Among those red flags: Digital World and its CEO, Patrick Orlando, are associated with ARC Capital, a Shanghai-based investment bank that has run afoul of the SEC in the past. ARC also allegedly has ties to Digital Global’s underwriter, which renamed itself E.F. Hutton in 2021. Digital World’s ties to ARC, its sponsor, and E.F. Hutton are currently under investigation by the SEC. Another danger signal is what Adrangi calls the “blistering speed” with which the deal was struck. Under SEC rules, SPACs cannot identify the company they plan to buy ahead of time, nor can they, “directly or indirectly, have participated in any substantive discussions with any merger target.” Finding the right partner often takes a year or more. Yet within days of the deal’s announcement, the New York Times reported that Digital World’s Orlando had been in talks with representatives from Trump Media months earlier. This matter is being investigated by the SEC and the DOJ. Trump Media issued a statement proclaiming, “We encourage — and will cooperate with — oversight that supports the SEC’s important mission of protecting retail investors.”
A SPAC’s failure to disclose such prior arrangements is a violation of anti-fraud rules. It is not a new issue for the SEC, nor a minor one. A 2005 case involving a SPAC sponsored by International Shipping Enterprises that struck its deal within two months of going public was such a big problem that it “shut down the SPAC market for a year” while the investigation was ongoing, says former SEC commissioner Jackson.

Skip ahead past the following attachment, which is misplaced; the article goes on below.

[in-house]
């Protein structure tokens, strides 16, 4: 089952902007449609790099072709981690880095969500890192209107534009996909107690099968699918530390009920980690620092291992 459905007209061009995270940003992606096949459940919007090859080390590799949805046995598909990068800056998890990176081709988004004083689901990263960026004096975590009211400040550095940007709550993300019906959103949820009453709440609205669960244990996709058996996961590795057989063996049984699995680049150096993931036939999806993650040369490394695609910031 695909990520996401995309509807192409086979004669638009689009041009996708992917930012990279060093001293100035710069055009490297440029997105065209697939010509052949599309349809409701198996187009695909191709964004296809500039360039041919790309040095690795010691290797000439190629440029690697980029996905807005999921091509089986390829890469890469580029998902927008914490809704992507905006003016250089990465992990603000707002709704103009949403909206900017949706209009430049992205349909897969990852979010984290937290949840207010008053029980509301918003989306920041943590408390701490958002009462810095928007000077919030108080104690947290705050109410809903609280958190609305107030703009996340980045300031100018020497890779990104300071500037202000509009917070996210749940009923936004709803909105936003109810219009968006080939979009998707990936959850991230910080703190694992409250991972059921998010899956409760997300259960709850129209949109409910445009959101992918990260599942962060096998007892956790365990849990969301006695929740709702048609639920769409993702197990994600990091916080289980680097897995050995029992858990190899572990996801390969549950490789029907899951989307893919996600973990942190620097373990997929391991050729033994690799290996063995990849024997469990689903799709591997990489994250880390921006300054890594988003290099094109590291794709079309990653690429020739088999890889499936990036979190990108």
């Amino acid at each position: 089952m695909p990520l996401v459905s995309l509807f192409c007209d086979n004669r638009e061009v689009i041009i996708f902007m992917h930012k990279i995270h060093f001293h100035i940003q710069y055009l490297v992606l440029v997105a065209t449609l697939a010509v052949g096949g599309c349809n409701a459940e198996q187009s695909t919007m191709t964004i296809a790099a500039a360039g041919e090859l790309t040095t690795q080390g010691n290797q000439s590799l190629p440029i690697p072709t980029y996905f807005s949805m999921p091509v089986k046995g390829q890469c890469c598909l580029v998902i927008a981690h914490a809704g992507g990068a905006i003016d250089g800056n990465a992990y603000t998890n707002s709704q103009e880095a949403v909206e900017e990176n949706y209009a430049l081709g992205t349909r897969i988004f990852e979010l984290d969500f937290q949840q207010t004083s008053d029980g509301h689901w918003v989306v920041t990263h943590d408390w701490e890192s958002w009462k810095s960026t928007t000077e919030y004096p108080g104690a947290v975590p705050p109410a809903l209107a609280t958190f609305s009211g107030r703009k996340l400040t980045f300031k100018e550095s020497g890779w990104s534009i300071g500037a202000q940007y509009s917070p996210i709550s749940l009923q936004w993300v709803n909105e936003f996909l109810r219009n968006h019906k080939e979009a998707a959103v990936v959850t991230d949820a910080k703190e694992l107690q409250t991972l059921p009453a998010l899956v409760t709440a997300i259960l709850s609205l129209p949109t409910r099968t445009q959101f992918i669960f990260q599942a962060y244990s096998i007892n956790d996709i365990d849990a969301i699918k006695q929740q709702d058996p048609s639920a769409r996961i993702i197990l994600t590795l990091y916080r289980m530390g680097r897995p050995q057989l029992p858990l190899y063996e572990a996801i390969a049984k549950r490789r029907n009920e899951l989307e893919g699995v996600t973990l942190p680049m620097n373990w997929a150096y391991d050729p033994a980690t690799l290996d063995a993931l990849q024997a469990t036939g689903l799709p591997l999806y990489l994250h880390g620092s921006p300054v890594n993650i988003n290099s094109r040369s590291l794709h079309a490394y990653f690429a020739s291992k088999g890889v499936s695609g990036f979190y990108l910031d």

Another area of regulators’ concern appears to involve the trading in warrants — which give the owner the right to buy stock in the future at a preset price — ahead of the announcement. While the disclosure about the FINRA investigation into trading isn’t specific, a week before the merger of Digital World and Trump Media was disclosed, more than 2.5 million warrants exchanged hands, according to another report in the New York Times. The newspaper also recently reported that employees at a Miami investment firm, Rocket One Capital, had learned of the impending deal months ahead of time. The grand jury has sought information about that firm, and one of its top executives, a former director of Digital World, has resigned from the board.
If any insiders were trading those warrants, “that’s as bad as it gets,” says Joel Rubinstein, a partner at White & Case whose practice includes SPACs. Such insider trading, he says, “goes right to the integrity of the markets.”
The SEC has been cracking down on SPACs for almost a year now, both with enforcement actions and new proposed rules designed to stem the abuses that have caused so many investors — particularly individual investors — to lose so much money.
Adds Jackson, the former SEC commissioner, “For better or worse, all eyes are on the SEC on what they’ll do about SPACs — particularly ones that have issues with compliance with the law.”
Adrangi, the short seller, says the government’s new rules are designed to weed out companies “that seem to make a mockery of the process through a SPAC merger. “A SPAC,” he says, “is not supposed to allow any wisp of a company to gain public market access by gaming regulatory regimes.”
“A SPAC,” he says, “is not supposed to allow any wisp of a company to gain public market access by gaming regulatory regimes.”